Loja, Ecuador: The full name is "City of the Immaculate Conception of Loja". Loja is known as the Music and Cultural Capital of Ecuador. In the photo album is a photo of the Parque de la Musica. Something in the park that isn't visible in the picture is the inscriptions on the walls of music staves - the inscriptions of deceased famous Ecuadorian composers, singers, and musicians. The population of Loja is around 200,000. In the park called "Parque Colinas del Pucará", at the top of the hill, you can find what appears to be an old castle, but in reality, this place used to be a cable car station. Sometime between 2020 and 2023 it was closed and the cable car and cable were removed. Now you can go up the smaller tower and get a nice view of the valley. There are pics in the photo album. The trailhead starts in Parque Pucará.
The Spaniards first colonized Loja in 1548. Loja is one of the oldest towns in Ecuador, and also was the first town to have electricity, provided by a hydroelectric dam that was completed in the 1890s. There are two rivers that flow through the town and there are linear parks along them. There is also a bicycle/pedestrian path that runs from Loja 42 kilometers south to Vilcabamba, along one of the rivers. Near the town is Ecuador's first wind power generator stations. And, Loja is the "capital" city of Ecuador's primary coffee region. Loja is regarded as a seat of Ecuadorian culture. A local saying is: "The one who does not play the guitar can sing a song; the one who does not sing a song can write a verse; the one who does not write a verse reads a book."
Loja has a mild Andean climate. The average daytime high of 23° C (73° F), and the night average low of 7° C (44° F). Loja receives an average of 893 mm (35 inches) of rain per year. The elevation of the city is 2060 meters (6758 feet). On the days I was in Loja it rained every day. The rain usually lasted less than a couple of hours, then there was a couple of hours break, the more rain.
So, my impressions: Too cold and wet. Pretty town, though. So, it's a nice place to visit but I wouldn't want to live here. (That phrase dates back to 1907 in a New York Times article.)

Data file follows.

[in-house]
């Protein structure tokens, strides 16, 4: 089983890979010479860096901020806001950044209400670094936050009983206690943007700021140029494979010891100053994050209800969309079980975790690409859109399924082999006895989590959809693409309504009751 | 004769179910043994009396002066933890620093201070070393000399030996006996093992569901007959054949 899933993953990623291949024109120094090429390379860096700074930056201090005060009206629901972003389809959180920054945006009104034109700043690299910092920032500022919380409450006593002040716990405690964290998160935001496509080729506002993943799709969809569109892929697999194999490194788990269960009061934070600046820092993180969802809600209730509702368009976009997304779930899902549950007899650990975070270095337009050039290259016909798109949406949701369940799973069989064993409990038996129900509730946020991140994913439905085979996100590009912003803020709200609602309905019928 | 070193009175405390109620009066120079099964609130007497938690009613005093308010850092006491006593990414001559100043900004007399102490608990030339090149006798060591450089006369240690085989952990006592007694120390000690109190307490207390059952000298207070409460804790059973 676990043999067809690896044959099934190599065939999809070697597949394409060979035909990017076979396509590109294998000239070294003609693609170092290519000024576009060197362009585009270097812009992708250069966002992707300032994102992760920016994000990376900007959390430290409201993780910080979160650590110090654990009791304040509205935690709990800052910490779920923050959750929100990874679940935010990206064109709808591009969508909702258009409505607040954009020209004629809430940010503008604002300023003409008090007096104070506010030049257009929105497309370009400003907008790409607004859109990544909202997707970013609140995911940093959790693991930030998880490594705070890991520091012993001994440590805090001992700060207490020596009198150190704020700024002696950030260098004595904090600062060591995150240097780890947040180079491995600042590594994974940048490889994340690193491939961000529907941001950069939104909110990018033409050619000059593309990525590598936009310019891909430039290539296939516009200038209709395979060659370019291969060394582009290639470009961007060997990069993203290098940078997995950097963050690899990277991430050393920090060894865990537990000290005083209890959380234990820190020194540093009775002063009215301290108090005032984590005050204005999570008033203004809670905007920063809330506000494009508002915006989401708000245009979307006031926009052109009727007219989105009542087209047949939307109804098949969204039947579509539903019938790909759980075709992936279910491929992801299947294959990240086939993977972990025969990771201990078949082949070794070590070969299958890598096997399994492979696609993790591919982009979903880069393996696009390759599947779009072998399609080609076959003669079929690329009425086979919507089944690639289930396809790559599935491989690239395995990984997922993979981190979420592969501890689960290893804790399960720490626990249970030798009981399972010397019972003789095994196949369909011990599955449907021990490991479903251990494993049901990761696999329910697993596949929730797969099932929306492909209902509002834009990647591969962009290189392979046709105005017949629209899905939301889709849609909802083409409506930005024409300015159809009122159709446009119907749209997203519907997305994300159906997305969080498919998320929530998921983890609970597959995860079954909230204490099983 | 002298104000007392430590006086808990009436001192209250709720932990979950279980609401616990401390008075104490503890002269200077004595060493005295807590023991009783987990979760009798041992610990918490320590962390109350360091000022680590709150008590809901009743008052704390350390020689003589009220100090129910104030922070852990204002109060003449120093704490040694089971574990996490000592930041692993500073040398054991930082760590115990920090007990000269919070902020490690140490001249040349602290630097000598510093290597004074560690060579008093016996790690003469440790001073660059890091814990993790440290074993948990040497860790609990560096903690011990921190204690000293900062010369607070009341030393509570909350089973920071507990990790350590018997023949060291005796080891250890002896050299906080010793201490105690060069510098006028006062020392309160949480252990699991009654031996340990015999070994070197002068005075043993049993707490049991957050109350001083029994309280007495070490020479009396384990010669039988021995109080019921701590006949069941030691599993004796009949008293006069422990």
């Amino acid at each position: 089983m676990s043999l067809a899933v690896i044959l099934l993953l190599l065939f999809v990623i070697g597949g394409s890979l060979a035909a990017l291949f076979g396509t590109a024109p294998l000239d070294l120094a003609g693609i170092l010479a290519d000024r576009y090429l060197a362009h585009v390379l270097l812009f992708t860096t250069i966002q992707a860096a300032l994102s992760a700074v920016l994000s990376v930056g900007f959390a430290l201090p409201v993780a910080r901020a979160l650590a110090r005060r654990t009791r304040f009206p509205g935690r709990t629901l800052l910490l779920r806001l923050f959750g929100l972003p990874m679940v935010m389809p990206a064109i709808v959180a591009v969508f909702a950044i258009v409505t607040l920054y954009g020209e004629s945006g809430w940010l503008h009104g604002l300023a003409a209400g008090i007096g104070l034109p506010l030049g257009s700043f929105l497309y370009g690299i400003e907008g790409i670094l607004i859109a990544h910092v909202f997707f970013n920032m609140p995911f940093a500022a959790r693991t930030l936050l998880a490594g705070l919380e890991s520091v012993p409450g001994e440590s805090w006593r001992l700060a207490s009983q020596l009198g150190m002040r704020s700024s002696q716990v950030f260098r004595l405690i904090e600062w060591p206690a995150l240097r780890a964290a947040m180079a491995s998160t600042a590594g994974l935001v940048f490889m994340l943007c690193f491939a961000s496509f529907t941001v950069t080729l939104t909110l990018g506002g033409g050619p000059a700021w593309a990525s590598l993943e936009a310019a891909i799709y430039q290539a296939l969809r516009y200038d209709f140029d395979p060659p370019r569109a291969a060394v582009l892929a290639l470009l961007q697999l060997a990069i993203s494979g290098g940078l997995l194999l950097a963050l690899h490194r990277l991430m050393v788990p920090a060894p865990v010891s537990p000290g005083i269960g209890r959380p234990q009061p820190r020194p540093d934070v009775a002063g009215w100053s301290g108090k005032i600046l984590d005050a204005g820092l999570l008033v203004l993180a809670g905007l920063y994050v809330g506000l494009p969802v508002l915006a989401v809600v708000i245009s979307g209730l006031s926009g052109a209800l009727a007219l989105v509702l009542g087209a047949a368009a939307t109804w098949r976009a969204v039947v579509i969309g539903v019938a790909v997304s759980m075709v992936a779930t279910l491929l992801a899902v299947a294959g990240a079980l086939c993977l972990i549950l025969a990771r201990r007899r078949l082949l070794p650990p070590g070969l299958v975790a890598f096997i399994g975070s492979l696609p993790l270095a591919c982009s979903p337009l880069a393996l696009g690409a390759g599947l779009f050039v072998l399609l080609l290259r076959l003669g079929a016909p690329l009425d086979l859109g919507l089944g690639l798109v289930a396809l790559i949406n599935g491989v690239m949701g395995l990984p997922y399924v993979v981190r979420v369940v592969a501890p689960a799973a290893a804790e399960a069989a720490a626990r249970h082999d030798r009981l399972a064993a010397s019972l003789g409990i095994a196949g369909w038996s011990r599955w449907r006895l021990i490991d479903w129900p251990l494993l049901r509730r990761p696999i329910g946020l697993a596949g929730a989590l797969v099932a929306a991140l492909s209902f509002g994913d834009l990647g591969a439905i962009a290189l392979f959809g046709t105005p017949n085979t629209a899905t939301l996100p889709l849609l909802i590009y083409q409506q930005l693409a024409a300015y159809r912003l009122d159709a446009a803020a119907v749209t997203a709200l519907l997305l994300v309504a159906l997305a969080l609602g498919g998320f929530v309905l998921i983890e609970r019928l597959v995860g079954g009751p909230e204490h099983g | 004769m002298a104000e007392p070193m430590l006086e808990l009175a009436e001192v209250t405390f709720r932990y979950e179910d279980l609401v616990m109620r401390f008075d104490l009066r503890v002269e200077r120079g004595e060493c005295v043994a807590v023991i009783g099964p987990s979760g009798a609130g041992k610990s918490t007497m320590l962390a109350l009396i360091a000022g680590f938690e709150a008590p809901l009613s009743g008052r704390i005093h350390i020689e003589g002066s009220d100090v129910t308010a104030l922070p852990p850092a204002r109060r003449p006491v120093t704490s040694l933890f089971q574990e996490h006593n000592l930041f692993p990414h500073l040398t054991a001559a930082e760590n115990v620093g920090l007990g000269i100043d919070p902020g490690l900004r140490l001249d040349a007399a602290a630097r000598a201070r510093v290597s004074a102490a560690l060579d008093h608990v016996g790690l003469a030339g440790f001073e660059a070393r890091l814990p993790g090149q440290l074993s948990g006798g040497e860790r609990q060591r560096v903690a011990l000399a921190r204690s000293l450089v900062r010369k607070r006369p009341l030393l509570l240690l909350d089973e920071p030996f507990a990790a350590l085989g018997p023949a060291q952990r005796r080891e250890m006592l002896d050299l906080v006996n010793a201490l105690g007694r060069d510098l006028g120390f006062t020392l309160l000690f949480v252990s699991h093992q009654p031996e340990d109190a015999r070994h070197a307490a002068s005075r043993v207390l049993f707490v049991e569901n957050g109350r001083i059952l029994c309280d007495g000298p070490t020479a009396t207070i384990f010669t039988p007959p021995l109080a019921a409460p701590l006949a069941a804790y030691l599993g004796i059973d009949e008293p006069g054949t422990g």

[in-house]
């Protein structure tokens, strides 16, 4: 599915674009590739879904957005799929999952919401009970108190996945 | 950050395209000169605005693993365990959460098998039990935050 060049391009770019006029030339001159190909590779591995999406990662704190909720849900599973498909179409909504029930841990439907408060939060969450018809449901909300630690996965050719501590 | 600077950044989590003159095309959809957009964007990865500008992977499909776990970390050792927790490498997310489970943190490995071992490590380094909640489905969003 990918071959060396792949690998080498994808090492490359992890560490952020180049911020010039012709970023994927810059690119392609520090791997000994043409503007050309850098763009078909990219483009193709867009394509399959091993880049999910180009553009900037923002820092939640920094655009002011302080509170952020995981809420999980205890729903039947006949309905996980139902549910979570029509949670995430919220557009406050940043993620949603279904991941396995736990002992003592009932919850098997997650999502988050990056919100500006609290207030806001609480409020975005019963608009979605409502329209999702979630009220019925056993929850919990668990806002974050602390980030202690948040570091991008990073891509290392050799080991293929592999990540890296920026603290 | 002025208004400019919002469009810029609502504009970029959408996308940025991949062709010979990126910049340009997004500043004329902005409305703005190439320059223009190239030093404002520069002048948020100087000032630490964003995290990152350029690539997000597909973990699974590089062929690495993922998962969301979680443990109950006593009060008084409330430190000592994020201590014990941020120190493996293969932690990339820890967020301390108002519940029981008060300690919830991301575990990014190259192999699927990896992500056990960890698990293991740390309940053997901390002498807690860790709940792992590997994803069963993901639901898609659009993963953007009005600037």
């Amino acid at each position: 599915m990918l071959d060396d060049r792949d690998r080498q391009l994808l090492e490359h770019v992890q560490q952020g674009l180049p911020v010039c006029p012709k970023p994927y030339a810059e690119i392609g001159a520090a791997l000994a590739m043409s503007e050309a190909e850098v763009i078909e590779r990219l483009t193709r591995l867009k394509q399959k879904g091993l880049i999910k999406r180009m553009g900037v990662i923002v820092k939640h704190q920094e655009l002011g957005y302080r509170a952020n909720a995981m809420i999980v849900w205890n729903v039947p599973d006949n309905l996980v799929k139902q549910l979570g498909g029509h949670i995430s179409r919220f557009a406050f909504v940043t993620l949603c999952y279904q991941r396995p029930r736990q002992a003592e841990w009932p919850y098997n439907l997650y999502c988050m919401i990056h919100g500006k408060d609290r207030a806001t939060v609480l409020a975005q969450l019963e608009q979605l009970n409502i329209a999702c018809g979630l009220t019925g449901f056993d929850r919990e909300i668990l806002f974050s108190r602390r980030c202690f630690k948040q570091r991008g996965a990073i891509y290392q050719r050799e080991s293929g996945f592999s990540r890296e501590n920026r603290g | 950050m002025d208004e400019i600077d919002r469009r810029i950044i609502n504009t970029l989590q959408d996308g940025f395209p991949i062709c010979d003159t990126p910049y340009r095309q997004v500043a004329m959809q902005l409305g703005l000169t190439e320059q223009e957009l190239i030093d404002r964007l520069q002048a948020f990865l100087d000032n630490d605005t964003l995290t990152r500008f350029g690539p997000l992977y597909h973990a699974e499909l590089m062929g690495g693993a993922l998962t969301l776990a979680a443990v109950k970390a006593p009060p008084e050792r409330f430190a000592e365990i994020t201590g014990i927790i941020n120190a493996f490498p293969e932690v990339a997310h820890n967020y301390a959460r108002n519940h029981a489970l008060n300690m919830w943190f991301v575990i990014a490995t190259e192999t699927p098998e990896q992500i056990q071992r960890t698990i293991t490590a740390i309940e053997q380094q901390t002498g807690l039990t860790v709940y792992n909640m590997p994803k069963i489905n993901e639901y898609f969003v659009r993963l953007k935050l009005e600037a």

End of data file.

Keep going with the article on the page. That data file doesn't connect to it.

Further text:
This is my goal: to find a new place to live. So to reach that goal I am traveling most of South America, visiting the countries of Ecuador, Perú, Bolivia, and Chile, passing through Argentina, visiting Paraguay, passing through a bit of Brazil, and finally visiting Uruguay. I have a list of towns, about 70 towns, that meet these qualifications: Cities with average day temperatures of 22-28° C (72-83° F) and night temps of 14° C (57° F) and higher; and a population between 28,000-300,000. I analyzed climate and population data of around 700 towns in the above-mentioned countries and then pulled out the ones that meet the previously mentioned criteria, which leaves about 70. My preference leans towards towns of less than 100,000 people. Of the 70 towns, about 20 have populations of 100,000 - 300,000. And, now that I have visited more than 25 towns/cities, I've decided I will probably want an inland town. I love the beach and walking in the warm water, but, getting sunburned is just too easy, even on a cloudy day. At least, here in Ecuador. I've also decided that any town with more than 100,000 population will be too big. I've decided that any small town that meets the temp specifications and has a supermarket and ATM is one worth considering to live in.
At this point in my journey I have one town on my top-20 list - Catamayo and Puyo. So far, in my travels of Ecuador, I have visited 28 towns/cities.
Next up: Vilcabamba.